How often have you been driving home after dark in Squamish and suddenly seen a pedestrian or cyclist clad all in black suddenly appear in your headlights? It is terrifying for both the driver and the person who almost had their worst day.
Vehicles are the agents that cause injury and death to pedestrians, there is no arguing that.
But just as it is unfair, but prudent, for a woman to take more precautions against pregnancy than a man —when it comes right down to it, she will be carrying the child after all — pedestrians and cyclists need to ensure they can be seen by the drivers behind their two-tonne machines.
Earlier this month, The Canadian Press reported on outrage sparked online in Toronto when municipal officials distributed reflective armbands to seniors.
(Reflectors have been distributed in Squamish to seniors as well, it should be noted, such as by the Squamish RCMP in October at The 55 Activity Centre.)
Some of the anger was justifiable since the councillor who was photographed handing out the armbands had opposed lower speed limits.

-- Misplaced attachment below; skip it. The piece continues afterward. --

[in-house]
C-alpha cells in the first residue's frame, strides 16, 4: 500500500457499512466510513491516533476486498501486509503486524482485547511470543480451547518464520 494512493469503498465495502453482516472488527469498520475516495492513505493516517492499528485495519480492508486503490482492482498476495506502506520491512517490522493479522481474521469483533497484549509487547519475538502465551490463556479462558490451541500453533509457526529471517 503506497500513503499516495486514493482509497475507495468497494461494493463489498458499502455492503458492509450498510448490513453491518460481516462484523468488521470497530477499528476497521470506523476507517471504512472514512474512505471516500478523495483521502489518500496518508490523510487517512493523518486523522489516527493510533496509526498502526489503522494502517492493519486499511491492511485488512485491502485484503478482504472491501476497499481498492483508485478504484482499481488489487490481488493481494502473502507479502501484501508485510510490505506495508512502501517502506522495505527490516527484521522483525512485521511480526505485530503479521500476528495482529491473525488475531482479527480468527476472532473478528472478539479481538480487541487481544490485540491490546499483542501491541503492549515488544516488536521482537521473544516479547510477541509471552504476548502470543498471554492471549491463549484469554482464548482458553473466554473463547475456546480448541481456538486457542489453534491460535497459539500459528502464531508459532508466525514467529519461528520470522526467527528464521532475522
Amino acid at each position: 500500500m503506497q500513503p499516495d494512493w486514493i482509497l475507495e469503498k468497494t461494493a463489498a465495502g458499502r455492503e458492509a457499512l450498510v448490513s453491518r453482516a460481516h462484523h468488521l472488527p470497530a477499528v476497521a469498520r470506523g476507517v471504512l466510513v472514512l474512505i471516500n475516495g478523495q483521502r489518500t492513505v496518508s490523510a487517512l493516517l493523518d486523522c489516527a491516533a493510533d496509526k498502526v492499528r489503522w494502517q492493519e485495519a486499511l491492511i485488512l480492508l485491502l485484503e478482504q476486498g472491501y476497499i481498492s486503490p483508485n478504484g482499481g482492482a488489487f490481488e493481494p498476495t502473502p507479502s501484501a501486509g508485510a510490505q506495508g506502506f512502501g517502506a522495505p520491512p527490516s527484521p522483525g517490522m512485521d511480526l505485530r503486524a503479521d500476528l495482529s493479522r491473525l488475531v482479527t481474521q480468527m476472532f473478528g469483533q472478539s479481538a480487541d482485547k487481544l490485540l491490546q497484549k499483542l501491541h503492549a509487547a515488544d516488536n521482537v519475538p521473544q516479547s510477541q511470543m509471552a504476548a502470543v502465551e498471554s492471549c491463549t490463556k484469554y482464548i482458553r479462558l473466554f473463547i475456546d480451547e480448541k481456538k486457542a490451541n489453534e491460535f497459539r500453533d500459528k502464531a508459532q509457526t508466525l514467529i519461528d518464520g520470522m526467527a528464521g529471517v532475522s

Thus, the armbands were seen as victim-blaming. A bit like handing out birth control pills to women while opposing men having to pay child support.
But if our goal is to reduce the number of people hit and killed by vehicles, let’s deal with facts.
If riders and walkers can be seen, they are less likely to be hit.
According to ICBC, nearly half of all crashes with pedestrians happen between October and January, when it is dark and often rainy in our area.
Wearing black after dark though is never a good idea, as a past local tragedy has demonstrated.
The death of the 29-year-old pedestrian struck by an off-duty officer while crossing at an intersection on Highway 99 and Garibaldi Way in March of 2018 is case in point.
“[The pedestrian] made a tragic error when he crossed the highway, against the traffic signal, on a dark and rainy night, in dark clothing.”
Of course, the municipality should brighten our streets as much as they can and make sure connector trails are well lit enough that people feel safe using them by foot or bike.
[More sidewalks and dedicated bike paths throughout town would help too — just saying, council.]
But come on, walkers and riders. Unless you are a cat burglar trying not to be seen, put on a reflective vest and some lights. And that goes for your pooch too.
This won’t prevent all accidents, but at least it gives you better odds.
And drivers, there is likely no worse feeling than the thud of someone hitting your vehicle, so focus, put away the phone and watch for those not protected by metal and rubber.
Let’s all come out of this dark Squamish winter unscathed.